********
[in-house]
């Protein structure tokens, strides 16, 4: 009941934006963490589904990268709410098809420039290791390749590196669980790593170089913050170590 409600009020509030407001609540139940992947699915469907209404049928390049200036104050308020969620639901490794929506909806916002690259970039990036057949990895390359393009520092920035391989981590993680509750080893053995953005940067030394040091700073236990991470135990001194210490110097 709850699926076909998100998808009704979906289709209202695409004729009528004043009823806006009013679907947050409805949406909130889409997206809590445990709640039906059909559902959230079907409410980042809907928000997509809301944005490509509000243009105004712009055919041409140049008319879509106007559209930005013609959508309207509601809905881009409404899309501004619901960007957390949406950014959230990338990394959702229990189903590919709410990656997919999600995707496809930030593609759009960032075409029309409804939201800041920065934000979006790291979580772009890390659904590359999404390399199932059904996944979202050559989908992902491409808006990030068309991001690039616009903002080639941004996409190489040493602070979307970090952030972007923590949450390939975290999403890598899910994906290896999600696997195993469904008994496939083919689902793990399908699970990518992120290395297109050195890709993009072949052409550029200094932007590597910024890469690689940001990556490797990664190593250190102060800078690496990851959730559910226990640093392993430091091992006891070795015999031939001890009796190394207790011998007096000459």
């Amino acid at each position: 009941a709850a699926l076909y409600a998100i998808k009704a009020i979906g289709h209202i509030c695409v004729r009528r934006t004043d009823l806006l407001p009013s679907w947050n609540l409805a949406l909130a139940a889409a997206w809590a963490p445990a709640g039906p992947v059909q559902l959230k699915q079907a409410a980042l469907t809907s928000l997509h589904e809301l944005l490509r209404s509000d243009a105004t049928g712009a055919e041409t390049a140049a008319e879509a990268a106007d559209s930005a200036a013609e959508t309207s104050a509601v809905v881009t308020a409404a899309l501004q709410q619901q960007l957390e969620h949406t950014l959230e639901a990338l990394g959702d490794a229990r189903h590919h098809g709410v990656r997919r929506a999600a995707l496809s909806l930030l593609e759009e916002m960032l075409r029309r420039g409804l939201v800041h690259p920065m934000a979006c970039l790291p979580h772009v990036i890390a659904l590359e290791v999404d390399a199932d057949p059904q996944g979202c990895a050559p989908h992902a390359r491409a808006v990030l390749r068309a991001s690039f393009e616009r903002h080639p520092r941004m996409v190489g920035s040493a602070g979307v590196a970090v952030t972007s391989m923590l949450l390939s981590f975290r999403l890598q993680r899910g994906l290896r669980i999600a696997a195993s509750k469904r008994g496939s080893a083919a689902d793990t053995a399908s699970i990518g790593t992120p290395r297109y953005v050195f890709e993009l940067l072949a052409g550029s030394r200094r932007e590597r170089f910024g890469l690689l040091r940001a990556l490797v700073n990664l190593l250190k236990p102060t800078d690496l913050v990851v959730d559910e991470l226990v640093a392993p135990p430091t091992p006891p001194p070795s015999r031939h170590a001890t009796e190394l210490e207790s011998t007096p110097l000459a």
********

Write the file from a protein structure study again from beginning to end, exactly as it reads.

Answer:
[in-house]
């Protein structure tokens, strides 16, 4: 009941934006963490589904990268709410098809420039290791390749590196669980790593170089913050170590 409600009020509030407001609540139940992947699915469907209404049928390049200036104050308020969620639901490794929506909806916002690259970039990036057949990895390359393009520092920035391989981590993680509750080893053995953005940067030394040091700073236990991470135990001194210490110097 709850699926076909998100998808009704979906289709209202695409004729009528004043009823806006009013679907947050409805949406909130889409997206809590445990709640039906059909559902959230079907409410980042809907928000997509809301944005490509509000243009105004712009055919041409140049008319879509106007559209930005013609959508309207509601809905881009409404899309501004619901960007957390949406950014959230990338990394959702229990189903590919709410990656997919999600995707496809930030593609759009960032075409029309409804939201800041920065934000979006790291979580772009890390659904590359999404390399199932059904996944979202050559989908992902491409808006990030068309991001690039616009903002080639941004996409190489040493602070979307970090952030972007923590949450390939975290999403890598899910994906290896999600696997195993469904008994496939083919689902793990399908699970990518992120290395297109050195890709993009072949052409550029200094932007590597910024890469690689940001990556490797990664190593250190102060800078690496990851959730559910226990640093392993430091091992006891070795015999031939001890009796190394207790011998007096000459």
């Amino acid at each position: 009941a709850a699926l076909y409600a998100i998808k009704a009020i979906g289709h209202i509030c695409v004729r009528r934006t004043d009823l806006l407001p009013s679907w947050n609540l409805a949406l909130a139940a889409a997206w809590a963490p445990a709640g039906p992947v059909q559902l959230k699915q079907a409410a980042l469907t809907s928000l997509h589904e809301l944005l490509r209404s509000d243009a105004t049928g712009a055919e041409t390049a140049a008319e879509a990268a106007d559209s930005a200036a013609e959508t309207s104050a509601v809905v881009t308020a409404a899309l501004q709410q619901q960007l957390e969620h949406t950014l959230e639901a990338l990394g959702d490794a229990r189903h590919h098809g709410v990656r997919r929506a999600a995707l496809s909806l930030l593609e759009e916002m960032l075409r029309r420039g409804l939201v800041h690259p920065m934000a979006c970039l790291p979580h772009v990036i890390a659904l590359e290791v999404d390399a199932d057949p059904q996944g979202c990895a050559p989908h992902a390359r491409a808006v990030l390749r068309a991001s690039f393009e616009r903002h080639p520092r941004m996409v190489g920035s040493a602070g979307v590196a970090v952030t972007s391989m923590l949450l390939s981590f975290r999403l890598q993680r899910g994906l290896r669980i999600a696997a195993s509750k469904r008994g496939s080893a083919a689902d793990t053995a399908s699970i990518g790593t992120p290395r297109y953005v050195f890709e993009l940067l072949a052409g550029s030394r200094r932007e590597r170089f910024g890469l690689l040091r940001a990556l490797v700073n990664l190593l250190k236990p102060t800078d690496l913050v990851v959730d559910e991470l226990v640093a392993p135990p430091t091992p006891p001194p070795s015999r031939h170590a001890t009796e190394l210490e207790s011998t007096p110097l000459a």